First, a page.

Also do any of you know about the acetabularia experiment? Are we supposed to know it?
    Ok, my guess is that what you have referred to includes understanding the ethics behind the use of stem cells and how the government controls the study of stem cells (i.e. what regulations have been put in place to control stem cell research).

    You probably also should know how pluripotent cells can be used to replace damaged tissue (i.e. the stem cells are stimulated by surrounding cells which activates certain genes leading to transcription and translation etc etc)

    Just researched that experiment, yes, it is mentioned in the textbook (Hammerling's experiment) because it helps us understand the role of the nucleus in controlling the development of the inividual cell and the whole multicellular organism's phenotypes because the rhizoid (NOT the hat or stalk) contained the nucleus.
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    Riiiight Thank You for the the help (and the research).

    Soz for so many questions.....but, in methylation/acetylation, is it that one makes the gene inaccessible while the other makes it accessible. The idea i get is that methylation tightens the gene whereas acetyl loosens it?
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    (Original post by THESTRESS)
    Riiiight Thank You for the the help (and the research).

    Soz for so many questions.....but, in methylation/acetylation, is it that one makes the gene inaccessible while the other makes it accessible. The idea i get is that methylation tightens the gene whereas acetyl loosens it?
    Yes, DNA methylation is when methyl groups attach to the cytosine base which means that the DNA can't be transcribed. I didn't think acetyl groups loosened it though...I thought it had the same effect as methyl groups.
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    (Original post by imogenr)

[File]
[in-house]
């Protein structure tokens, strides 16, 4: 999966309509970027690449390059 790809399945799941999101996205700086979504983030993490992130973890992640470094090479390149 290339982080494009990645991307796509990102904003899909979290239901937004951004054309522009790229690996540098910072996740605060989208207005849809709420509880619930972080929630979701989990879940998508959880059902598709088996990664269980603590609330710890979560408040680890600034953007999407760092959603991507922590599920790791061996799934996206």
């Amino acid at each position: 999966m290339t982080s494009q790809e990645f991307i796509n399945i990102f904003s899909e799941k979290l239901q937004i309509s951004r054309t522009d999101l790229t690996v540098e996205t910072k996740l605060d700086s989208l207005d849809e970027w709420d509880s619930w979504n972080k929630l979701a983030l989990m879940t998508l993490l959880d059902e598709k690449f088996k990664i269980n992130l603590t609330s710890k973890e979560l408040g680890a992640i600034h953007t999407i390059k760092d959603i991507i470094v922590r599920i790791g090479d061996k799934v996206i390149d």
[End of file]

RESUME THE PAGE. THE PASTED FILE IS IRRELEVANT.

Yes, DNA methylation is when methyl groups attach to the cytosine base which means that the DNA can't be transcribed. I didn't think acetyl groups loosened it though...I thought it had the same effect as methyl groups.
    My textbook made it confusing, so i had to do some research and it suggested that dna methylation tightens the dna, and histone modification via acetyl loosens it. The i saw in my CGP revision guide that it does just that. Also if you look at this link on ggogle images it shows it https://www.google.co.uk/search?q=dn...X-w83LUagjM%3A
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    Hi do we need to know about the frog experiment on early/ late frog blastula?
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    And do we need to know the exact process for melanin production? Or just how environment can affect it? And do we need to know about transpiration?
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    (Original post by Alevelz)
    And do we need to know the exact process for melanin production? Or just how environment can affect it? And do we need to know about transpiration?
    I think it is safe to know both of them. I think definitely how melanin is made, they coud ask you to incroporate how the environment effects it, and jst to be safe about the frog bastulla (im thinking this is about the complimentary mrna and dna/mrna hybrid)

    And transpirationa quick run through covering the maun principles like cohesion,adhesion, root pressure etcc..